I’m on Instagram. I am very active on Instagram. I post pictures on Instagram at least once a day. And on many days, I post more than one photo.
I can’t tell you exactly how I got hooked on Instagram, but I am. I just realized, not long ago, that I’ve been posting a bunch of photos. Not dumping just any picture or anything like that, but highly curated photographic images from the so many that I’m always taking with different cameras, and posting them for you and for all to see.
What kind of pictures will you see on my Instagram?
Well, there’s many different types.
You’ll see: pictures of amazing places from my frequent travels (consider it my “wish-you-were-here” postcards), pictures of savory food that I enjoy (occasionally, food that I cooked myself at home), pictures of awesome products that I love to collect and use and want to share with you (such as fountain pens, headphones, Apple stuff and Apple-y things, among others), pictures that are intended as fine art photographic images in black-and-white and full color (something that you might want to hang on your home and office walls), and then there are also pictures of some of my commercial and advertising work (many of which are outtakes from studio and on-location photo shoots that I’ve done).
I enjoy sharing pictures on Instagram. And I would like it very much if you take a look at them.
Also, I would like it if you can tell your friends to take a look as well.
On this website (which you can bookmark), you will instantly see a spread of the latest 20 images culled directly from my Instagram feed - https://dominiquejames.net/instagram.
From your web browser, you can also see the latest images directly - https://www.instagram.com/dominiquejames/.
And, if you’re on Instagram, we can definitely hook up with each other and check out each other’s photos. I've made so many fascinating connections with so many awesome people from all over the world.
On the Instagram app, look me up and add me — @dominiquejames.
It’s going to be fun and surprising, and amazing.
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There are many, many pictures out there—all sorts, and all kinds. But for really fine hi-res photographs in color and black-and-white you won’t find or get anywhere else—really amazing photographic images that are great for both print and digital uses you can easily license for personal, editorial and commercial purposes, go ahead and click here.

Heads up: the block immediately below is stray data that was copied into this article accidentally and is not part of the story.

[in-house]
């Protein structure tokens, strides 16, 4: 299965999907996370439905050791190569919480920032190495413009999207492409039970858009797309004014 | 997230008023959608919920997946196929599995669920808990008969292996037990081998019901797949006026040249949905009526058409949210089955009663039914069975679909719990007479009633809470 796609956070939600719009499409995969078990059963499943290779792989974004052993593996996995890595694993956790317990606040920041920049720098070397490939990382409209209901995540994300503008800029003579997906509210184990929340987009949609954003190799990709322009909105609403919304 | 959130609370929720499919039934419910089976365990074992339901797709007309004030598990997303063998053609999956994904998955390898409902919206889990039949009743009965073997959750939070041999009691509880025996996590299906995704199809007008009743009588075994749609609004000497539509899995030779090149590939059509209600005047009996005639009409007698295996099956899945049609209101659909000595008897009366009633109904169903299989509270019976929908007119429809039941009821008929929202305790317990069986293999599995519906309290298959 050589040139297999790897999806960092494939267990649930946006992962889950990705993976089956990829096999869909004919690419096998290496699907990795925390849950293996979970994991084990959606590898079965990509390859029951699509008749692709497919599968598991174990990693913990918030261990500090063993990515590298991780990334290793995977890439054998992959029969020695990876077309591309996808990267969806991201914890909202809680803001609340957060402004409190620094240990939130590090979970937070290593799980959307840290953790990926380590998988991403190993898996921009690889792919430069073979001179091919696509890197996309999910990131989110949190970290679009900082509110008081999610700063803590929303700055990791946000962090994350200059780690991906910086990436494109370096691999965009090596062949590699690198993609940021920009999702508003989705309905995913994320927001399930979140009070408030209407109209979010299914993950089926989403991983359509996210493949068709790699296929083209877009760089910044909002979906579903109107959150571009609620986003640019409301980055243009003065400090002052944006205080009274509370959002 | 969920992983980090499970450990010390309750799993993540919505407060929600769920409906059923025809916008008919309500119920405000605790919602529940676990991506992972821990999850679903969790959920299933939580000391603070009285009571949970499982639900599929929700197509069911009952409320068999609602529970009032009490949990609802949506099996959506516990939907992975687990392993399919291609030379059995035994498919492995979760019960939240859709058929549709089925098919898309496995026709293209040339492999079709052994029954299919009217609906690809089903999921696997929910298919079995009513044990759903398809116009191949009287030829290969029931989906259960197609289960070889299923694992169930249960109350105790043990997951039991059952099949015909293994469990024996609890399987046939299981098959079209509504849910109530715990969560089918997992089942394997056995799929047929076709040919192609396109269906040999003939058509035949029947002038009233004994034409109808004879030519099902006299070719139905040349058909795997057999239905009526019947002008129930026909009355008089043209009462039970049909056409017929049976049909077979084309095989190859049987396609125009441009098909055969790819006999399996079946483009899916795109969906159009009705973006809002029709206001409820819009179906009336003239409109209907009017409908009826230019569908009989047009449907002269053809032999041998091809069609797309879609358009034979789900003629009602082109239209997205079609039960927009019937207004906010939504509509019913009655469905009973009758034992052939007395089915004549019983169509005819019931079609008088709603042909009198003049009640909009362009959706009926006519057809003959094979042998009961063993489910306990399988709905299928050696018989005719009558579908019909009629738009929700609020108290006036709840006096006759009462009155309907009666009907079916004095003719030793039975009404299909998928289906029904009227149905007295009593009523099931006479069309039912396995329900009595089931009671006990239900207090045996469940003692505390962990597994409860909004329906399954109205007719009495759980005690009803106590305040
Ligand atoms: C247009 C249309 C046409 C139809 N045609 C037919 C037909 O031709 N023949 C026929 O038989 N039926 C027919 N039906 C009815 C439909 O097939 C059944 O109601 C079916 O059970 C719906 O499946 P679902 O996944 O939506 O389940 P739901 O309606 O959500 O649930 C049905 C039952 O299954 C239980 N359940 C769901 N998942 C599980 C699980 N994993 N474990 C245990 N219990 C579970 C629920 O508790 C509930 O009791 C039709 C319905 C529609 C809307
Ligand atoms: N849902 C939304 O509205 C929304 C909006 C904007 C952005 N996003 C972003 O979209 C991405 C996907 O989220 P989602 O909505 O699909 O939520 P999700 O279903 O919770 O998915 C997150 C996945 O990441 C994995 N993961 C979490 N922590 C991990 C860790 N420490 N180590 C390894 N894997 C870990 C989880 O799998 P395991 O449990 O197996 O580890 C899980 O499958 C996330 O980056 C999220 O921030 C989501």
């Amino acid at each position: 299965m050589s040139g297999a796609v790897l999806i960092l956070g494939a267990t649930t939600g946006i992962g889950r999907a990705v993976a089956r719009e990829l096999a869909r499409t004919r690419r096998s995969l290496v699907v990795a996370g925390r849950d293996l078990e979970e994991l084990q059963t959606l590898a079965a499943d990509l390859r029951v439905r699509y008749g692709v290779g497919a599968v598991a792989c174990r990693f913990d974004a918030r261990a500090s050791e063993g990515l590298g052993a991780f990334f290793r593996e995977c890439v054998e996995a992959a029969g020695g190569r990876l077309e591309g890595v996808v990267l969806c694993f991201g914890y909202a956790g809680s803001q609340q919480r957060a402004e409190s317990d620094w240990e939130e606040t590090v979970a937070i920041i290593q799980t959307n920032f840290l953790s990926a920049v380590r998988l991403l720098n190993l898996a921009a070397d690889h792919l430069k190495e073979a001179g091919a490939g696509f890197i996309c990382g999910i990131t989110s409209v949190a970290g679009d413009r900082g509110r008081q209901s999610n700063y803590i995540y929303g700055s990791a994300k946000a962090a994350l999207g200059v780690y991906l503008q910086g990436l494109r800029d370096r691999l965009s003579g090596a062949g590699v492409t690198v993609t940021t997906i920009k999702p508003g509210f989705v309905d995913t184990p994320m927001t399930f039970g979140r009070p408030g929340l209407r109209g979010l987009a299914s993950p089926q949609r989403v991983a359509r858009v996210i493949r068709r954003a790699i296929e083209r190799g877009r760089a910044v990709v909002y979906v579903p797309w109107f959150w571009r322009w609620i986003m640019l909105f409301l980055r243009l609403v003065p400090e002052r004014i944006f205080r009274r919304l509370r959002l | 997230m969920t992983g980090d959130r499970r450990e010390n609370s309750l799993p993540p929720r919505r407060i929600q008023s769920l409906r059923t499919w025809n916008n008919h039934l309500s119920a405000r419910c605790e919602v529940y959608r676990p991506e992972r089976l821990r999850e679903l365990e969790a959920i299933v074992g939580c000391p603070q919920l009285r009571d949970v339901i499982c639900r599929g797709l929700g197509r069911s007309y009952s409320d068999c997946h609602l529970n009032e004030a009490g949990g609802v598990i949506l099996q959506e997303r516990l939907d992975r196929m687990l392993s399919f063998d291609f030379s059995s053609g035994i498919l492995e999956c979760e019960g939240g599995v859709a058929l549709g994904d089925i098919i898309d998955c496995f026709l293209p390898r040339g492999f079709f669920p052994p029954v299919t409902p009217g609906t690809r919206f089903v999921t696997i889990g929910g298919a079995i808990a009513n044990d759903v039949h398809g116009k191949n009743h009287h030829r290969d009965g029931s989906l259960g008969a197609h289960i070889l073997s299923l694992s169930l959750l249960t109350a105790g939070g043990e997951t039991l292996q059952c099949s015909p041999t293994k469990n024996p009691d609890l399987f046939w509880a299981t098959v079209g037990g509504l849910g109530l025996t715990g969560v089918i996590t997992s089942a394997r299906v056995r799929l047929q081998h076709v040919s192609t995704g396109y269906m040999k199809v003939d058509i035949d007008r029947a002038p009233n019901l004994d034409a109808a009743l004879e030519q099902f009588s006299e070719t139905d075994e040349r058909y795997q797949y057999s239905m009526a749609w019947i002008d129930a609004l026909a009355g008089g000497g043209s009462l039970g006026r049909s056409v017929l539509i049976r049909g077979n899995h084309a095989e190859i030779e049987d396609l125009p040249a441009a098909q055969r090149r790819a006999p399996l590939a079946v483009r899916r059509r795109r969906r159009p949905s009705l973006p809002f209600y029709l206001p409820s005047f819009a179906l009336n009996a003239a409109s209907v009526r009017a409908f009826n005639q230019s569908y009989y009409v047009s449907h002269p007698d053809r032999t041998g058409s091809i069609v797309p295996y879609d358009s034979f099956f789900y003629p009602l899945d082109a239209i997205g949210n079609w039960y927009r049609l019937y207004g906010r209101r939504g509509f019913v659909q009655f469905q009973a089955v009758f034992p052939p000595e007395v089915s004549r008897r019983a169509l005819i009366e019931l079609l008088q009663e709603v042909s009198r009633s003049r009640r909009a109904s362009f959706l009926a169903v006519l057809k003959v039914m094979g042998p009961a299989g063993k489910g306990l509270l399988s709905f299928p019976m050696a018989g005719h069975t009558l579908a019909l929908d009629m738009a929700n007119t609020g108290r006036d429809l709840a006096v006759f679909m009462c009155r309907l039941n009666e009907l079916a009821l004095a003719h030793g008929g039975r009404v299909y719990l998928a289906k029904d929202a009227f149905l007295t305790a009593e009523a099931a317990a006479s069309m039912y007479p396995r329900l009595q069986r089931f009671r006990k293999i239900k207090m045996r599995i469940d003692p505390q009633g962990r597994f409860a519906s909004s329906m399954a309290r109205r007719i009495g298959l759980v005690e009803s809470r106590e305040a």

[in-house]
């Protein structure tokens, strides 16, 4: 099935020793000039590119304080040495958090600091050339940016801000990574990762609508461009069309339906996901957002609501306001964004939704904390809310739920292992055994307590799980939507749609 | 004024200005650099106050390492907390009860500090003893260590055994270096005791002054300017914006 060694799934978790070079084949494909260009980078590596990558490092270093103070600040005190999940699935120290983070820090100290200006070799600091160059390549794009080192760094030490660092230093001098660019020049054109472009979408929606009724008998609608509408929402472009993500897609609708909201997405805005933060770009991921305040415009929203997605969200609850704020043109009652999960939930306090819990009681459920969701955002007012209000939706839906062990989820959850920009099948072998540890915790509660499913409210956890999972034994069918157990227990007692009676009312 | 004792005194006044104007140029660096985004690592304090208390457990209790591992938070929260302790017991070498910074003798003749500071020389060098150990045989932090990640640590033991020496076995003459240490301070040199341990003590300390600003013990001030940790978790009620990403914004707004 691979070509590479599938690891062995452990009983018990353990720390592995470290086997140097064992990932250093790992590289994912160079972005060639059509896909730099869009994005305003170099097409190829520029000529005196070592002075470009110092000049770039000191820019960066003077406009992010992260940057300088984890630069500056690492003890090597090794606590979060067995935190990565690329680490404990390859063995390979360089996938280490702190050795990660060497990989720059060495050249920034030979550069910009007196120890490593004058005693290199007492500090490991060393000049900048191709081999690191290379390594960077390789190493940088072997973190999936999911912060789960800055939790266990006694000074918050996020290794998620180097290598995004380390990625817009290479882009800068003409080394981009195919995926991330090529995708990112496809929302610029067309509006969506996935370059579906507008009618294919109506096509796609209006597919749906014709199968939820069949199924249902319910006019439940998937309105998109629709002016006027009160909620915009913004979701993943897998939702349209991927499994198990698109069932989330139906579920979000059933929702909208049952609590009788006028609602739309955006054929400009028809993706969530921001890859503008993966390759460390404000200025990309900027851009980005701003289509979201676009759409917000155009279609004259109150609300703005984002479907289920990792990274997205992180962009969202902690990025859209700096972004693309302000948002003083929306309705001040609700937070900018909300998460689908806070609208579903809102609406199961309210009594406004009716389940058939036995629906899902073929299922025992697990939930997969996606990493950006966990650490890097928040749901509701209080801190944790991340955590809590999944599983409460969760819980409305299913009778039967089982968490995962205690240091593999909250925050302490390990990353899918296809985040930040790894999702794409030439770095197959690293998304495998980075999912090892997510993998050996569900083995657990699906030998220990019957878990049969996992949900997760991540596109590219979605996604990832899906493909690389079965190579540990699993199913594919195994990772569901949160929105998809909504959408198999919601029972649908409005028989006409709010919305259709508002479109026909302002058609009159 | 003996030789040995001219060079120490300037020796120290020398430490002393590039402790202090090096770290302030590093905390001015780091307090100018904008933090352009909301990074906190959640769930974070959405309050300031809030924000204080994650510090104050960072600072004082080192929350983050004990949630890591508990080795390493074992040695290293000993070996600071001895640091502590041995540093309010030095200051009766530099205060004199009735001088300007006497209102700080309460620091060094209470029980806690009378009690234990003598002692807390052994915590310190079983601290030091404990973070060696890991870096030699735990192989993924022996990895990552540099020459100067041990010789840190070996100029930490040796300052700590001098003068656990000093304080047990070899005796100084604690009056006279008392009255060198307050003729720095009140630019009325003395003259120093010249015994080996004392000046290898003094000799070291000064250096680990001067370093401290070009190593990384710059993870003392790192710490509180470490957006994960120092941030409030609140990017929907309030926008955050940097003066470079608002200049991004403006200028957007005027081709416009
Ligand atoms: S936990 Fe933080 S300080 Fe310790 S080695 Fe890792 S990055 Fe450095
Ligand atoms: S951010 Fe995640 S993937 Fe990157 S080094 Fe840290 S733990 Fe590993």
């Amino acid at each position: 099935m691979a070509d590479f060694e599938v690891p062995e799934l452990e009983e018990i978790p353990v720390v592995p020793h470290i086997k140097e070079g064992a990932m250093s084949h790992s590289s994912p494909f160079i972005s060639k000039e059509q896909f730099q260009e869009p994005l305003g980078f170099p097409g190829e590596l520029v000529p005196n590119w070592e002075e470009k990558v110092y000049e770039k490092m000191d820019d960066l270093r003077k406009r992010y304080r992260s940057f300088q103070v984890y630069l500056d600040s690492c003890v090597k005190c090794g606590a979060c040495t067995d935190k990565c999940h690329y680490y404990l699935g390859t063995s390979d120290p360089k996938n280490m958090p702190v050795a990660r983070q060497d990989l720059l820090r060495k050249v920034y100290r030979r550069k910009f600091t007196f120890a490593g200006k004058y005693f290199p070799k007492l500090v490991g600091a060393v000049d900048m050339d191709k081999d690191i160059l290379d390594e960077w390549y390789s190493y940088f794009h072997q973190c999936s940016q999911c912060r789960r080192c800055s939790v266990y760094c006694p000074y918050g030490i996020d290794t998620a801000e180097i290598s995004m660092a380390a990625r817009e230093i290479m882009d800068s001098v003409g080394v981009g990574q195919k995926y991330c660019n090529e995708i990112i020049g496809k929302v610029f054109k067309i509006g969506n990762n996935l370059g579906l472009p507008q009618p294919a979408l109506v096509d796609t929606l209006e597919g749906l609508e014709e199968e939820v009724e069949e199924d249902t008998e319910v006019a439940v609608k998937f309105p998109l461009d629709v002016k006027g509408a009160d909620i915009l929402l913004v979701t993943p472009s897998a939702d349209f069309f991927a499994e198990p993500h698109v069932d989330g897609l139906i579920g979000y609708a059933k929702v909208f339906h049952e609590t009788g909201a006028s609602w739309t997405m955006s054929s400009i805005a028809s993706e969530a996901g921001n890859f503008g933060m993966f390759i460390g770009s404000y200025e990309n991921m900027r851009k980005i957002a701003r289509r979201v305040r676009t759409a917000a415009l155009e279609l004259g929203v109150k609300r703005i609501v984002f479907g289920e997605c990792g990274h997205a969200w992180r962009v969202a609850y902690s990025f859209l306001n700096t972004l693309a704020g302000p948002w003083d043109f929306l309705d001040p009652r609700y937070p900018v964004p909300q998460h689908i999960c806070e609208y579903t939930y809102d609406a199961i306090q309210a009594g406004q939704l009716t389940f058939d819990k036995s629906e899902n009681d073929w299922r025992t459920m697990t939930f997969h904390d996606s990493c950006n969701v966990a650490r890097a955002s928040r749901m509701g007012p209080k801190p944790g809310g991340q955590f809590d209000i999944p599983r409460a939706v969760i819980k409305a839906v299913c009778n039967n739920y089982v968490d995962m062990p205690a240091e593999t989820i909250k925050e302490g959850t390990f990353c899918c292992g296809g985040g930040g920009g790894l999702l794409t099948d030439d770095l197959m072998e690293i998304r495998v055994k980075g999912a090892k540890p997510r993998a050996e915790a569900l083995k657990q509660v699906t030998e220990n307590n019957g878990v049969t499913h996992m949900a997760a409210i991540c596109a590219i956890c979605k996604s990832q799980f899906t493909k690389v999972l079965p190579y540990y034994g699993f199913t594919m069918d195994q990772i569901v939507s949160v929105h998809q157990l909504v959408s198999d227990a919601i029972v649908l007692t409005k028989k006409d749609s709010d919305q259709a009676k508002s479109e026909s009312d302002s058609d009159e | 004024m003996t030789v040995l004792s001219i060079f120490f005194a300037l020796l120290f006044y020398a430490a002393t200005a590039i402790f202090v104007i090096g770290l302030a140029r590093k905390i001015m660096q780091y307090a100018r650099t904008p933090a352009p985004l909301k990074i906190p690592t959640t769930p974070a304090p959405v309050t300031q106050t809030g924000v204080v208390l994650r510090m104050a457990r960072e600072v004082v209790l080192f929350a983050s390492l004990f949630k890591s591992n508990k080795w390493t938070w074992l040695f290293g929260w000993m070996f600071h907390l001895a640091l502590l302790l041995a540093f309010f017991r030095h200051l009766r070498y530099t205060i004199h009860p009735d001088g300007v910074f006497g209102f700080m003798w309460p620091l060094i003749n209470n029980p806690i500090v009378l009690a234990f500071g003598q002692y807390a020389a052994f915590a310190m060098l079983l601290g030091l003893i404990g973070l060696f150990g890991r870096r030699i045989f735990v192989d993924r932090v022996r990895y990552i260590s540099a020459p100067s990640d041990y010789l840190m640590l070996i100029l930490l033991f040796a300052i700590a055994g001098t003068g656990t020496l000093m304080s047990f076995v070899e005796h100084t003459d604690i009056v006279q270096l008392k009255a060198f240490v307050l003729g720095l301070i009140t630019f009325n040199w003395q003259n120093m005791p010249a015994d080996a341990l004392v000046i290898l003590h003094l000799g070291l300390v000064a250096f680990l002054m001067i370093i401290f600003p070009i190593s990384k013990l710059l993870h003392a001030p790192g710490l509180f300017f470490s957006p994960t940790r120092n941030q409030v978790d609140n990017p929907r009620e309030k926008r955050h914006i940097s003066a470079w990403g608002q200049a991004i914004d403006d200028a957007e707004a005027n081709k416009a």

CALEB KERR, PETAPIXEL:
If you’ve ever loaded up a large camera backpack (like something from Think Tank Photo or LowePro) and hiked a mountain, you’ll be able to fully appreciate how terrible the experience is… well, except for the views.
The narrow shoulder straps dig deeply into your shoulders and neck. The pack bounces all over, sliding from side to side. The “waist belt”—a piece of bare 2-inch nylon webbing with a buckle—does more harm than good, and executes exactly zero of the functions that a waist belt is supposed to offer. You curse the thing under your breath and mutter that there must be a better way.
And there is!
The solution I found and have been very happy with is to ditch the camera bag and go with a pack that has been developed over decades with engineering designed to handle heavy loads comfortably in all kinds of conditions and terrains: a hiking pack.
Read more, here.
ALLISON JOHNSON, DPREVIEW:
Columbia Journalism Review recently surveyed a group of photojournalists on their favorite publications to work with based on several criteria, including arguably the biggest one – pay. As a result, they've published an article revealing the day rates for some top publications as well as some insight into other factors, such as balancing a lower day rate with exposure to a wider audience.
So by the numbers, how do top publications stack up for freelance photographers?
Read more, here.
PHIL MISTRY, PETAPIXEL:
Two pairs of researchers from Cornell University and Adobe have teamed up and developed a “Deep Photo Style Transfer” algorithm that can automatically apply the style (read: color and lighting) of one photo to another. The early results are incredibly impressive and promising.
The software is an expansion on the tech used to transfer painting styles like Monet or Van Gogh to a photograph like the app Prisma. But instead of a painting, this program uses other photographs for reference.
Read more, here.
BLAKE EVANS, PETAPIXEL:
There is a lot of misunderstanding and confusion on the subjects of depth-of-field, the difference between full-frame and crop sensors, and the ‘crop factor.’
Time and time again I see arguments surface over these topics—in YouTube comments and on camera forums.
This confusion is partly caused by the camera manufacturers themselves, due to their bad marketing habit of stating focal length equivalence in adverts, and sometimes even on lenses, or crop sensor cameras themselves. Then they fail to complete the full equivalence equation.
I wanted to create a clear and concise response to this issue, so I decided to make a video that breaks down all of the basic principles using some simple and (hopefully) clear illustrations, and then cover exactly what is needed to get a true equivalent image from completely different sized sensors.
Read more, here.
BRITTANY HILLEN, DPREVIEW:
EXIF.co is a new service offering photographers paid photo hosting that automatically applies smart watermarks and other protections to images uploaded to the platform. It aims to allow photographers freedom to embed and share their images on the web while limiting the risk of someone re-using their work without attribution – or flat-out stealing it.
Read more, and watch the demo, from here.